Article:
14 tips to master the art of wavetable synthesis

(Image credit: Future)

Yesterday, we invited you into the weird and wonderful world of wavetable synthesis, one of the most powerful and versatile sound design techniques available to the modern producer. Below, we share 14 essential tips for anyone trying to master the art of the wavetable. 

1. Wavetables as multi-samples

The ability of advanced samplers to load and work with wavetables presents new options for working with multi-samples too. Let’s say you want to sample the pulse wave oscillator of a classic synth. 

With a traditional sampling workflow you may choose to create multiple sample layers, one for each pulse width that you sample, and crossfade between these to mimic pulse width modulation. The same source samples combined into a wavetable are both easier to manage within the sampler, and result in a smoother, more convincing emulation of the original synth.

2. Multiple cycles per frame

wavetable synth

(Image credit: Future)

There are circumstances where we may want to include more than a single waveform cycle within a wavetable frame. This may be because the sound source cannot produce notes that are within range of the target wavetable frequency, or where a collection of related waveforms include sounds that should be one or more octaves lower or higher than its counterparts, such as with a synth’s sub-oscillator. 

In such cases it’s OK to include more than one waveform cycle per wavetable frame; simply double the number of cycles for each octave you go above the wavetable’s nearest note.

3. Marvellous macros

wavetable synth

(Image credit: Future)

There are many synth parameters that you may wish to automate to create shifting timbres for use in a wavetable. Managing all of the resulting automation lanes and curves can be a pain, though.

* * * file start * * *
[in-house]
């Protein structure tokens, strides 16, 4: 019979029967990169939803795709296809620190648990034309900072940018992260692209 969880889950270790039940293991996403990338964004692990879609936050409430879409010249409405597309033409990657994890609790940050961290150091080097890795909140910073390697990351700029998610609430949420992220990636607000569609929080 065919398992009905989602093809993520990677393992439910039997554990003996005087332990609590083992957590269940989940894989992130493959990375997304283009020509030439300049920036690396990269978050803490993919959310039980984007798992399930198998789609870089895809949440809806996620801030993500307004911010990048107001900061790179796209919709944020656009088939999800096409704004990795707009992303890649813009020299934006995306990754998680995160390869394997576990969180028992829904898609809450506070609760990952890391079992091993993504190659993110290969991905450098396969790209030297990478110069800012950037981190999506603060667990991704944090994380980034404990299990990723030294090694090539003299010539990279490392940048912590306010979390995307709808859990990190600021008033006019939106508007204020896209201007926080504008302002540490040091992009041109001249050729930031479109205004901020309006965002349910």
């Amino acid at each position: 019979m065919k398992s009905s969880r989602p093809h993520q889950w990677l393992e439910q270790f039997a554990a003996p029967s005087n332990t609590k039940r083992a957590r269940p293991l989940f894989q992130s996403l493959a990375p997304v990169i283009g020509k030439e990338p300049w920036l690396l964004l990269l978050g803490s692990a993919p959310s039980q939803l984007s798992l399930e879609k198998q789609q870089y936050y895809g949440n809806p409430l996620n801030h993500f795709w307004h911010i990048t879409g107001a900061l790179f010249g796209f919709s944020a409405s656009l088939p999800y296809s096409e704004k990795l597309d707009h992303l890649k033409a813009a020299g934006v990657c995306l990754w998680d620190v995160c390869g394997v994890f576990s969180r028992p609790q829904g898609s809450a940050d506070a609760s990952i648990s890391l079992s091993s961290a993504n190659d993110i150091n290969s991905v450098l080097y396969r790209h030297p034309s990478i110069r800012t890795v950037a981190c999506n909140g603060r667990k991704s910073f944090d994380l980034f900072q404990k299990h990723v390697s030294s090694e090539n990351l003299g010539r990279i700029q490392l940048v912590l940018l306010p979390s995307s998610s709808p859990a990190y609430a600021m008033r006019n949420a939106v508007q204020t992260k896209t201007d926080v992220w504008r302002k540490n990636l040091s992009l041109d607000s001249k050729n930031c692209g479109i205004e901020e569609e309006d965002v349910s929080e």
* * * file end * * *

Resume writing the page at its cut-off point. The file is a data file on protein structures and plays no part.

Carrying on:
Instead use a synth that has macro controllers; assign the parameters you wish to automate to a macro, with appropriate range settings. You then need only automate this single macro controller. Better still, the macro’s automation lane and curve can be reused to create other wavetables.

4. Destructive processing in DAWs

When it comes to processes that directly manipulate the underlying audio recording – time stretching, DC offset removal, etc – most DAWs will create a new copy of the original audio file and apply the processing to this copy. 

Be aware that some DAWs will also apply auto fade-up and fade-downs to the new file, meaning if you process just a single waveform cycle, the auto fades will significantly modify that waveform’s shape. Avoid this by processing a longer waveform recording before extracting a single cycle that’s unaffected by any auto fades.

5. Overdrive, distortion and waveshaping

wavetable synth

(Image credit: Future)

Automating synth parameters is a great way to create waveforms for your wavetables, but don’t forget your DAW’s other capabilities: plugin effects. 

Any effect that modifies timbral content is fair game – distortions, saturators, waveshapers, and other processors that like to smash up a sound (although be careful not to use an effect that changes a sound’s pitch). You could apply these effects to a steady unchanging source sound or, if using a synth, you could also automate the source to create some huge timbral variations. 

6. It's all just noise

Often, the most interesting wavetables to synthesise with are those that include a very wide range of timbral variation. The point-to-point design approach to wavetable design strongly lends itself to creating this sort of wavetable. The trick is to include increasingly intense, dirty and/or noisy waveforms in the final 10-20% of your wavetable – the final waveform can be little more than noise if you wish. 

7. Natural decay

Many acoustic instruments produce timbrally complex decay phases – think of the way a held piano note changes as it decays, for example. We often emulate this in samplers by employing filters and envelopes to mimic the decay, but a wavetable can give far more natural results. 

Lift single-cycle waveforms at regular intervals from within the decay portion of the source sample and assemble these into a wavetable. Then, in the sampler, use an envelope to shift the wavetable position to produce a natural instrument decay. The more waveforms you include, the more realistic the results will be.